Low UK retail sales are a result of soaring prices

UK shoppers avoid retail stores as costs soar...

April 27, 2023
Low UK retail sales are a result of soaring prices
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Matt Crabtree

Written By

Matt Crabtree

  • Sales at Britain's stores dropped 0.9% in March, and 1.0% when gasoline was excluded. 
  • This is in contrast to a 3.1% decline from the previous year. 
  • Also of relevance is the fact that the retail sales index, which crested in April 2021 and has fallen 9.5% since then, continues its downward path with this recent drop.

There was optimism that spending had flattened out at the beginning of this year, but the most recent statistics have put doubt on that assumption. 

Optimism drops as shopper habits shift

A rise in point-of-sale demand is the most obvious explanation for March's high inflation rates. But the reverse seems to be happening. Increases in prices are less the consequence of excessive demand and more the effect of manufacturers and merchants passing on greater costs to consumers.

Therefore, the British are choosing economic security. Being a wealthy nation, they can afford to be thrifty when it comes to luxuries. Weak retail sales have the beneficial consequence of discouraging inflation, which in turn reduces the need for the central bank to raise interest rates.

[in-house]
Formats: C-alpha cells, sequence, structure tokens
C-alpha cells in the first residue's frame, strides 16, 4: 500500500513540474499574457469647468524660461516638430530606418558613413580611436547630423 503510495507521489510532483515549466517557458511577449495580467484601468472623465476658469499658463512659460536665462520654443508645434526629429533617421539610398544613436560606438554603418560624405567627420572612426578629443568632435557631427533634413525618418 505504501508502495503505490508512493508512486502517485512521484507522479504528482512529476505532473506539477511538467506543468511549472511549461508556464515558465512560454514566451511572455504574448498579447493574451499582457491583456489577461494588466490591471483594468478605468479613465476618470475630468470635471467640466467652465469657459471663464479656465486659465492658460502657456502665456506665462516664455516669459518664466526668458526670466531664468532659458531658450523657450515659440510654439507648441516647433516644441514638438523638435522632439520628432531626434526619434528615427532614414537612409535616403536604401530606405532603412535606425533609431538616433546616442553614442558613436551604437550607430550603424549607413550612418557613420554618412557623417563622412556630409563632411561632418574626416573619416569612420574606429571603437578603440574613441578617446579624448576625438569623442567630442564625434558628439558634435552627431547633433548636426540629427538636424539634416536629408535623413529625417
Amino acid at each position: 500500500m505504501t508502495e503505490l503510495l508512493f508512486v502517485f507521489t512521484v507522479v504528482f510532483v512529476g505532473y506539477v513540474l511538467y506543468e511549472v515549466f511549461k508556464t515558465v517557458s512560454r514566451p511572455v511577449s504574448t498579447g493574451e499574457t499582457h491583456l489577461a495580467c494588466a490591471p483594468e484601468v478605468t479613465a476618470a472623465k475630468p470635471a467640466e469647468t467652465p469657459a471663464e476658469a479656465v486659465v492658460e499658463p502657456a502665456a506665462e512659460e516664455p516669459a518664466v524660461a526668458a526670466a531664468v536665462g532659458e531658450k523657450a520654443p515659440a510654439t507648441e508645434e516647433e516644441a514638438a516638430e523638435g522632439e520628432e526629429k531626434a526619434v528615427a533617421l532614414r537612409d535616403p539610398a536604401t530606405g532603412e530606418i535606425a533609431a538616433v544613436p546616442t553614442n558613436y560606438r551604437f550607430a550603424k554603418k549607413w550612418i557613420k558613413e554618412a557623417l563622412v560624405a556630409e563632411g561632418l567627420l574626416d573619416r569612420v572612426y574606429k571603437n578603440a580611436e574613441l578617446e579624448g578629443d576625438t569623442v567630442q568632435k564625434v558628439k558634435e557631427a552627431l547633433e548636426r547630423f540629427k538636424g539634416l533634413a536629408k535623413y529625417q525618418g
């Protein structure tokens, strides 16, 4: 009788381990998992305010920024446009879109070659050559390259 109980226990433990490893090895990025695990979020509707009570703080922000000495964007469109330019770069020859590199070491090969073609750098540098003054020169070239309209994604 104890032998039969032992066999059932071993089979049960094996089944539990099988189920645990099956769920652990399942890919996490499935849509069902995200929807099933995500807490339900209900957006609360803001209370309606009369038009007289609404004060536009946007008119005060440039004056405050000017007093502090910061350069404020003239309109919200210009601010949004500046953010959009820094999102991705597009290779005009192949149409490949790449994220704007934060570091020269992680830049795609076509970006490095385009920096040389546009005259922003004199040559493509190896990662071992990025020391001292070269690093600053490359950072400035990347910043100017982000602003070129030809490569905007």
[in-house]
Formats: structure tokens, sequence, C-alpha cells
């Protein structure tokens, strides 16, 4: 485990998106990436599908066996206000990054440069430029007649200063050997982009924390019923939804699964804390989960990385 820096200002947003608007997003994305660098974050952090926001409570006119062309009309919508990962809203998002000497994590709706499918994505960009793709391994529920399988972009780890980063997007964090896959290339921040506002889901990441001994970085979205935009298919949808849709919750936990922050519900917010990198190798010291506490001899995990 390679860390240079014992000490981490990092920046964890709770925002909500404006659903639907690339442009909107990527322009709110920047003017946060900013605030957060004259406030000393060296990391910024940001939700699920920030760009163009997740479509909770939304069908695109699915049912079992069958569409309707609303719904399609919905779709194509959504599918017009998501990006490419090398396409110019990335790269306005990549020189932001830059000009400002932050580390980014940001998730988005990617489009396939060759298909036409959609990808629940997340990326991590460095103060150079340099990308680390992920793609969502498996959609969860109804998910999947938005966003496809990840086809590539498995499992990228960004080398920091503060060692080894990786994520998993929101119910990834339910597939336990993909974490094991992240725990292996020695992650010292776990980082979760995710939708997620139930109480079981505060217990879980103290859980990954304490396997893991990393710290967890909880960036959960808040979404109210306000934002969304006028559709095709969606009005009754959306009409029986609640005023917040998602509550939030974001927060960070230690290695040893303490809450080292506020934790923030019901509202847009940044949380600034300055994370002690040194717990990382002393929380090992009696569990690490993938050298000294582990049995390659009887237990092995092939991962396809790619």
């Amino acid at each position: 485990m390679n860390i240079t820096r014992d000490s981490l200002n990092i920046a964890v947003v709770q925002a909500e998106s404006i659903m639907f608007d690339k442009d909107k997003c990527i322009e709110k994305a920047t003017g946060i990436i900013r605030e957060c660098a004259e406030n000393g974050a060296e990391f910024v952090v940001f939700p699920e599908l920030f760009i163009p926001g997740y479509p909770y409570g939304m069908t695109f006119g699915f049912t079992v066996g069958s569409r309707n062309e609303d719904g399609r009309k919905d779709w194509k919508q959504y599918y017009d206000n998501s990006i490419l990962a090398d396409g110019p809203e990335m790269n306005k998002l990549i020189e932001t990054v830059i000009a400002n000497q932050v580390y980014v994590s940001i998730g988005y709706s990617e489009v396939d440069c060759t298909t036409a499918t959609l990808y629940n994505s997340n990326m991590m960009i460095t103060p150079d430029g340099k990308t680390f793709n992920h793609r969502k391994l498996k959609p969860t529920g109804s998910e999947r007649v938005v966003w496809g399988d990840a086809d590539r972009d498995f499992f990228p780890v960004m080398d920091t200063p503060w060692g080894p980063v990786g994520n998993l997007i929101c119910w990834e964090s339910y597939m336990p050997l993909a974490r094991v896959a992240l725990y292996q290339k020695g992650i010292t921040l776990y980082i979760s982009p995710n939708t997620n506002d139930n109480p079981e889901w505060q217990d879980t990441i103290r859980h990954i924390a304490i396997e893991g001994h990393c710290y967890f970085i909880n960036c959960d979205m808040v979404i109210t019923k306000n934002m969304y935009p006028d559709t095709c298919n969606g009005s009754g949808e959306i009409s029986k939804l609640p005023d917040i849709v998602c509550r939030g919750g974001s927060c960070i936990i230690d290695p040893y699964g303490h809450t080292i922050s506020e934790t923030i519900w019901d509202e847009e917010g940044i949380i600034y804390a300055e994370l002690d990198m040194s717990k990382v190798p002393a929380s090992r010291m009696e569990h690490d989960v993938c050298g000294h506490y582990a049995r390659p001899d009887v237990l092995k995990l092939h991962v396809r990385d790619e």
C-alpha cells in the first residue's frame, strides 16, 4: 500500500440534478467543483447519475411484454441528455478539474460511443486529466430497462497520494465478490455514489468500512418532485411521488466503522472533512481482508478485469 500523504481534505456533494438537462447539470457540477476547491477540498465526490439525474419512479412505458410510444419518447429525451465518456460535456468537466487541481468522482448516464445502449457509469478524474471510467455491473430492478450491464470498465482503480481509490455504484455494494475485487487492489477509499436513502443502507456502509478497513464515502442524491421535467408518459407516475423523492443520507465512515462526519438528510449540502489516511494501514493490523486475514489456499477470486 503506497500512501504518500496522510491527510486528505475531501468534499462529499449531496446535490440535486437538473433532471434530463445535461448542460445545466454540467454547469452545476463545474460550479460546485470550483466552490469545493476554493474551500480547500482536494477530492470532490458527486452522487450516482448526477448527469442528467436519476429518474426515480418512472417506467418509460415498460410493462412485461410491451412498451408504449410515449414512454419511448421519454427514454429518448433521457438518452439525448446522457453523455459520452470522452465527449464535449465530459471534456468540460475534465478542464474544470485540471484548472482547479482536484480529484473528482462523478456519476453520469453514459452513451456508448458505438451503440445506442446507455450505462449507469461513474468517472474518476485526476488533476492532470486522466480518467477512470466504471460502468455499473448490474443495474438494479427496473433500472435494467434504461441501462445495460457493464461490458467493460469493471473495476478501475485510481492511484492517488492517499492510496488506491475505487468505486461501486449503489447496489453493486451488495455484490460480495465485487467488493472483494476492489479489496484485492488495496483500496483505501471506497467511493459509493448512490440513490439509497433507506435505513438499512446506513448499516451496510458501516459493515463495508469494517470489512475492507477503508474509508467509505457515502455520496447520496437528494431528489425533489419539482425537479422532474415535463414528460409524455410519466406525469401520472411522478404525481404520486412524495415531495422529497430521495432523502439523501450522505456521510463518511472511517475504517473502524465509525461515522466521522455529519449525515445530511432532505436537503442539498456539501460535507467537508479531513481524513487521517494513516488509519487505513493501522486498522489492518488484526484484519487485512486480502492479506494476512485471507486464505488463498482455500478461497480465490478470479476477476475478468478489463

On the other hand, this kind of shopper behaviour might easily set off a snowball effect of price and cost reductions that would be detrimental to the economy.

This shopping and trend-following behaviour may indicate that consumers are shifting their focus from flashy purchases to more practical ones. Such buying habits, together with the aggressive use of tariff warfare and the fragmentation of the global economy (also a characteristic of the era), played a role in the Great Depression that followed World War I.

Flashiness gives way to frugality

With the GBP and other currencies flagging, the global economy is like a room full of kids and their toys (and dirty diapers), it’s time to clean up.

There are also some unexpected results, such as the plunge of the 1-month yield by 55 basis points to 3.40 percent at yesterday's closing, suggesting a frantic purchasing frenzy in the short end. According to WolfStreet, this caused the 1-month to drop by 134 basis points (bp) since March 31. 

The two-month rate “behaved beautifully, flashed a broad grin throughout the day, inched up 1 basis point to 5.04%, and climbed 25 basis points since March 31,” the article continues.

The 164-basis-point gap between the one-month return and the two-month return shows that investors are in a state of panic and buying everything they think they will be able to sell for a profit in approximately a month.

It is likely that the panicked investors bought into the 1-month bill because of the mixed bag of dismal economic statistics. As was previously said, the financial markets are unanimous that a recession is imminent.

Midway through the year is when the Conference Board says it will start, and other indicators like the Philadelphia Federal Reserve's index and inverted yield curves also point in that direction. 

The market for real estate is there already. When there is little to no reason to be pessimistic about the future, Bloomberg's headlines are consistently negative and dismal.

As proof, crude oil prices have plummeted to their lowest point since March 12. However, oil dealers are known for being overly reactive and panicked.